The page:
By Juan Escandor Jr.
NAGA CITY---With Legazpi City Mayor Noel Rosal’s executive order (EO) requiring all non-residents of barangay to register there if they are to stay for 24 hours or more, a lawyers’ group slams the order as “unwarranted, overreach, bad precedent and a prelude to more abuses.”
Dated Aug. 22, 2017, Rosal issued EO No. 36-2017 that orders barangay officials of Legazpi City “to create and maintain a record of all individuals who are not residents of their barangay, including their names, duration and purpose of travel or stay.”
The order also requires transients staying in a barangay for a day or more to register before the local authorities within 12 hours upon arrival.
Reacting to Rosal’s executive order, the National Union of Peoples’ Lawyers (NUPL) headed by lawyer Edre Olalia, national president, and lawyer Bart Rayco, Albay chapter president, dismissed it as “a curtailment of the constitutionally enshrined rights of abode, travel and privacy.”
As a rationale of the EO No. 36-2017 titled “An Executive Order Prescribing Guidelines for Inter-Barangay Travel Registration Mechanism,” the mayor said such order was issued in support of President Duterte’s campaign to eradicate the problems on illegal drugs and criminality.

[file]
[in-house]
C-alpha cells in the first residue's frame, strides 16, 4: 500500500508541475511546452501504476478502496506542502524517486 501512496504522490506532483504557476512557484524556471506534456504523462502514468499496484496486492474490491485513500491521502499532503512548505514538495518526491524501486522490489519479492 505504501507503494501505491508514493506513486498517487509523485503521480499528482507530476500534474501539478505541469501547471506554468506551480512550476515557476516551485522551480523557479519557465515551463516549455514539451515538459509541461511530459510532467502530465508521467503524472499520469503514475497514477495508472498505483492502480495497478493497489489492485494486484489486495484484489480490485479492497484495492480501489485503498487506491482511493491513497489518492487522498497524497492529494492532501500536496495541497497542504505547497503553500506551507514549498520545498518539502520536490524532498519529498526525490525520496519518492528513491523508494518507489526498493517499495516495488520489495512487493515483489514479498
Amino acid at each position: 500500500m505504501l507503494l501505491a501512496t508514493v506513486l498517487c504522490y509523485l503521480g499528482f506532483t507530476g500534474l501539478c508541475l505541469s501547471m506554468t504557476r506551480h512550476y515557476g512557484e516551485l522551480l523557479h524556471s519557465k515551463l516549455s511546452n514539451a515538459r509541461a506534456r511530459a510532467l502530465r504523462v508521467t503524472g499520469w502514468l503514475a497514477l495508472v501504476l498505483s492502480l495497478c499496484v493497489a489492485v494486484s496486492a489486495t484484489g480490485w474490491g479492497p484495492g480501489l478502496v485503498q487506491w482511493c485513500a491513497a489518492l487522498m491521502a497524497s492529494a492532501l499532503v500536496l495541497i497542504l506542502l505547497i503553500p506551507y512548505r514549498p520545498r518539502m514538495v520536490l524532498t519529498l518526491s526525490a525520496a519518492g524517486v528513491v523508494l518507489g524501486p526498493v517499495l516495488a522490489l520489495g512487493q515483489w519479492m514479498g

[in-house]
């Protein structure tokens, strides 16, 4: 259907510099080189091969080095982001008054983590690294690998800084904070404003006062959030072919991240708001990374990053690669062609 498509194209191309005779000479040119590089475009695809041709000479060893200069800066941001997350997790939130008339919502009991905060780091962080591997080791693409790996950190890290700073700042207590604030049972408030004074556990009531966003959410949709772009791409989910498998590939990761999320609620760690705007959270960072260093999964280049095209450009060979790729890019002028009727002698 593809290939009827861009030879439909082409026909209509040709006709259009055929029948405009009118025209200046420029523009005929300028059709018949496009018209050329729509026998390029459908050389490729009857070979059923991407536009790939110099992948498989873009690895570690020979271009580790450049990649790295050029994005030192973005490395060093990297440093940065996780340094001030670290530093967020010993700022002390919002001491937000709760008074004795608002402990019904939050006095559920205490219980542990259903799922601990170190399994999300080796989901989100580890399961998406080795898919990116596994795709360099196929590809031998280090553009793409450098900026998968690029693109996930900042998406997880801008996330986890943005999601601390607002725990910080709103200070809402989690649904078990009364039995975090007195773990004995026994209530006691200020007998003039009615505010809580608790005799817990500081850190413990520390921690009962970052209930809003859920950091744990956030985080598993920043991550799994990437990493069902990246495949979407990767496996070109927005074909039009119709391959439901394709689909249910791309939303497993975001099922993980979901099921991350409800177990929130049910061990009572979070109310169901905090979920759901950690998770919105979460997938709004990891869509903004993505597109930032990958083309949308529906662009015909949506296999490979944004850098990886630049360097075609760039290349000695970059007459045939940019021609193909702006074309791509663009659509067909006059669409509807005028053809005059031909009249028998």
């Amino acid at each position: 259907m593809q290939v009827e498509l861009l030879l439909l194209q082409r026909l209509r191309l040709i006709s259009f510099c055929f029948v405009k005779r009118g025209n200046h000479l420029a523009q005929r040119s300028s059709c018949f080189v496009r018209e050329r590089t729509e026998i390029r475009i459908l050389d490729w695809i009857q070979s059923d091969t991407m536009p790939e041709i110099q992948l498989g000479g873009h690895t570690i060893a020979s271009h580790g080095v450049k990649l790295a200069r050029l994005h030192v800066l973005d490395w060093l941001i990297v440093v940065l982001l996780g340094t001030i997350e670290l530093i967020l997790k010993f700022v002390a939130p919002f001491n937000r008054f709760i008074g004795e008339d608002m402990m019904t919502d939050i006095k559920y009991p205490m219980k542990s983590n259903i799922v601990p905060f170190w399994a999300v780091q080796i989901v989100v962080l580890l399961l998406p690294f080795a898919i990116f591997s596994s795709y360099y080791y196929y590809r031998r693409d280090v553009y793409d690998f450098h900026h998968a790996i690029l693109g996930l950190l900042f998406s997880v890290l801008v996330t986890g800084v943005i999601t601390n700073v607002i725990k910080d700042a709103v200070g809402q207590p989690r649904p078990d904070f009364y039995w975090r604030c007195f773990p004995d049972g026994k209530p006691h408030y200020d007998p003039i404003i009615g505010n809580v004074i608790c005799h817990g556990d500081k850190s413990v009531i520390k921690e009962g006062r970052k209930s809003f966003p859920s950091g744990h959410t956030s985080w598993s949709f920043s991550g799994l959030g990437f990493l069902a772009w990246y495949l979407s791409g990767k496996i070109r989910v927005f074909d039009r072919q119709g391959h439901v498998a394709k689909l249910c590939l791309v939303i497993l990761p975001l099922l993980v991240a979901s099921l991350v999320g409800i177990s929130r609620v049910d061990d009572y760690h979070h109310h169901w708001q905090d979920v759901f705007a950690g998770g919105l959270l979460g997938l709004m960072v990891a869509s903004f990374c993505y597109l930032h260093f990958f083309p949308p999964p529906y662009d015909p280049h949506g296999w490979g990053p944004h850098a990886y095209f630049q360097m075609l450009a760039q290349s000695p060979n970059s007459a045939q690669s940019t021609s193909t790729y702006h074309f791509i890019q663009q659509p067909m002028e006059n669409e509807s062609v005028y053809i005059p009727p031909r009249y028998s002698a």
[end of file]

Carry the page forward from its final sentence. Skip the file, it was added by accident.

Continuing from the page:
It is aimed at achieving the goal of a crime and drug-free country by establishing the security of each barangay, the mayor elaborated.
“(I)t is imperative that in order to protect the barangays from drug users and pushers, criminals, and other unwanted personalities a mechanism for the inter-barangay travel registration must be in place.”
Those required to register are persons staying in a different barangay for 24 hours or more.
The EO No. 36-2017 assigned the Office of the Liga ng mga Barangay as the administrator and implementing agency of the Inter-Barangay Travel Registration Mechanism.
But the NUPL criticized Rosal to have “overreached jumping in his executive order under the pretext of maintaining peace and order and preventing criminality.”
The group said that the requirement of logging at the barangay hall curtails the freedom of movement and liberty of abode and encroaches on the privacy of the people in which the limitations had been provided by the Constitution.
“(It) is not within the discretion of any local government official to regulate without a valid basis,” the NUPL said in the statement.
The group also likened the registration mechanism to signing and logging in when one visits government offices.
“It is certainly not similar to a visit to a relative or friend based on a very plain reason: the first is official business while the second is private.”
Even without penalty imposed, the NUPL still slammed Rosal’s EO because they argued that it is “an attack on our freedoms.”